The real Nikola Tesla is a strange historical figure. His works in the field of electricity, particularly his groundbreaking work in alternating currents, laid a foundation for countless technological advancements that would follow. Yet he’s more famous these days for his reclusive nature, wild beliefs, and his many failed (yet utterly fascinating) inventions and prototypes. The combination of these attributes have led many people to dub him a true “mad scientist,” and his place in pop culture revolves almost entirely around that distinction
Take for instance the graphic novel “The Five Fists of Science.” It’s a steampunk world tale of the fictional adventures of Tesla, Mark Twain, Thomas Edison, and other historical figures. In it, Tesla regularly wields two lighting guns that allow him all sorts of abilities and chances to dominate his enemies. Most anyone reading this story would look at this invention and either say “That’s awesome!” and silently wish for a pair, or merely think nothing of it at all and write it off as one of those “comic book things.”
Inventor Rob Flickenger is the rare third type of person. He read this book, and saw those guns, and said, “Why not?”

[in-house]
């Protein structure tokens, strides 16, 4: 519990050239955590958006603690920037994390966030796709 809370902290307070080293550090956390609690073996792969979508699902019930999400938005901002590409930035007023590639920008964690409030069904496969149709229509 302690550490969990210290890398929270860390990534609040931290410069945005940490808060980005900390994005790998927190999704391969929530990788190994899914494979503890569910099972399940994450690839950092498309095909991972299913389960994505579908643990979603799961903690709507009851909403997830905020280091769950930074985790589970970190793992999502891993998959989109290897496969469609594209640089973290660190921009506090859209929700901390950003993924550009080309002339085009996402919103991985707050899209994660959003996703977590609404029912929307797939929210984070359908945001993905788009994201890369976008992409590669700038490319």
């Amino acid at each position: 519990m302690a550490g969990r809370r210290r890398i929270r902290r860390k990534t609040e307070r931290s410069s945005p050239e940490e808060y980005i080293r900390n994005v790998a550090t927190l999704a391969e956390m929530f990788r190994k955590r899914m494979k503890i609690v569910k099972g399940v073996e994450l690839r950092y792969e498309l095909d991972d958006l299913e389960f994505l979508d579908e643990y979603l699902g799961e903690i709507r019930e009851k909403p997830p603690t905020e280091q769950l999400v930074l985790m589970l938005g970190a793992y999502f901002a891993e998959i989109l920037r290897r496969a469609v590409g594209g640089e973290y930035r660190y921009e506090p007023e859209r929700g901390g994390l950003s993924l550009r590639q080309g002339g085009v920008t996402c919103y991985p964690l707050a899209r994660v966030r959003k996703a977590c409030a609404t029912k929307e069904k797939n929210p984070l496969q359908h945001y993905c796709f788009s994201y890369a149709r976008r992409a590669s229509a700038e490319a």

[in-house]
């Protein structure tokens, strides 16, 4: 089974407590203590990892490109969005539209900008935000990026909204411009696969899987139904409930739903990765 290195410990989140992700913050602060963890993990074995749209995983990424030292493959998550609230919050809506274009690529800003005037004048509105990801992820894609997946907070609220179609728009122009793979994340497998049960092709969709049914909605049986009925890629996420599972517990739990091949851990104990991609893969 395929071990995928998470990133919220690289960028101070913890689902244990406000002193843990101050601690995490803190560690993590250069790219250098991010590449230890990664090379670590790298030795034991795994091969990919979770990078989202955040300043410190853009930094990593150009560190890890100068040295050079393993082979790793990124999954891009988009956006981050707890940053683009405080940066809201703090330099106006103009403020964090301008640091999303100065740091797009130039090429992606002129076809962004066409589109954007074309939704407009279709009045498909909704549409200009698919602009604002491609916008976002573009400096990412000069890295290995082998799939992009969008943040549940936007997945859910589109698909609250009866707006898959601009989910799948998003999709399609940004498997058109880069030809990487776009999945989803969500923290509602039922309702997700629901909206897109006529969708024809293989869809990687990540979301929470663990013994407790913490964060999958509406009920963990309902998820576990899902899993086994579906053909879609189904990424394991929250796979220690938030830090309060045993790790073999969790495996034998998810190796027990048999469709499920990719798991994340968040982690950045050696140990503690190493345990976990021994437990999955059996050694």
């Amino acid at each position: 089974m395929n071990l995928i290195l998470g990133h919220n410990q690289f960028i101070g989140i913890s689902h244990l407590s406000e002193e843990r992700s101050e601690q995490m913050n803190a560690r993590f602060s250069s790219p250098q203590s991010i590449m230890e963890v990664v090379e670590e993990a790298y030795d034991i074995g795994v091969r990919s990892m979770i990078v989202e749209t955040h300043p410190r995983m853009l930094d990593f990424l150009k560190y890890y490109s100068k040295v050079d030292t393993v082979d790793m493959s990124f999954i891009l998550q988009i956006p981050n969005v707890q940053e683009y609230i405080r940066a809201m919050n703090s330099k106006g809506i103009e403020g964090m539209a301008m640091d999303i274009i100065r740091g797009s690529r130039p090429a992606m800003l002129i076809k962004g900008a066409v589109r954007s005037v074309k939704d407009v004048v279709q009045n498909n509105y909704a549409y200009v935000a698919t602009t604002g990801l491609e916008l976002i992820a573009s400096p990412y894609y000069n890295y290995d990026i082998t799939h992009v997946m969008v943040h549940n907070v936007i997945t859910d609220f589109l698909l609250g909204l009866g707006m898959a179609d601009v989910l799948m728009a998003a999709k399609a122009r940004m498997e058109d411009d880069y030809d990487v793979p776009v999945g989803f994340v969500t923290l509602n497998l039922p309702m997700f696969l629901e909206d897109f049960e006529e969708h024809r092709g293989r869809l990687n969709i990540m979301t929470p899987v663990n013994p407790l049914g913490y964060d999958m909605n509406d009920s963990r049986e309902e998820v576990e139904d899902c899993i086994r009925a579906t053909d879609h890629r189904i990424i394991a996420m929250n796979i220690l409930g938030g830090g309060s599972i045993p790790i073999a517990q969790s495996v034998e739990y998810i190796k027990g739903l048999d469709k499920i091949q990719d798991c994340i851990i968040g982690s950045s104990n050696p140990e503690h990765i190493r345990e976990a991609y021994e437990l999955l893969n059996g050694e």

What that no doubt perfectly sane and well adjusted man is holding is, for all purposes, a lighting gun. Or, as he would prefer it be known, The Tesla Gun. It’s very real, and it certainly works.
While the design is different than the inspiration, it’s no less impressive. Especially considering that the body of it is simply a Nerf Gun that’s wrapped in aluminum. From there the blueprint gets slightly more complicated, but not so tricky that the creator is afraid to post the basic recipe of one on his blog for all to see (though to be fair, even he recommends some pretty extreme caution).
The process is one thing, but what really matters are the results. And whether you’re looking for simple light show, or just need to stake your claim of the city of Metropolis, this thing definitely gets results. Specifically it can produce over 20,000 volts of electricity in the form of a brilliant grouping of electrical arcs. If you’re wondering, this is certainly enough to kill a man, including the user.
So what is the long term implications of this invention? It has none. What moral questions does it raise concerning science? None that I can think of. Does this represent the future of weaponry? Most definitely not. It is simply an entertaining example of how both the evolution of technology, and the persistency of human ingenuity, have led us into an era where we now get to question the possibility of even the most ludicrous sci-fi inventions.
And to think the inventor just made it to accessorize the lab coat his fiancé got him for Halloween.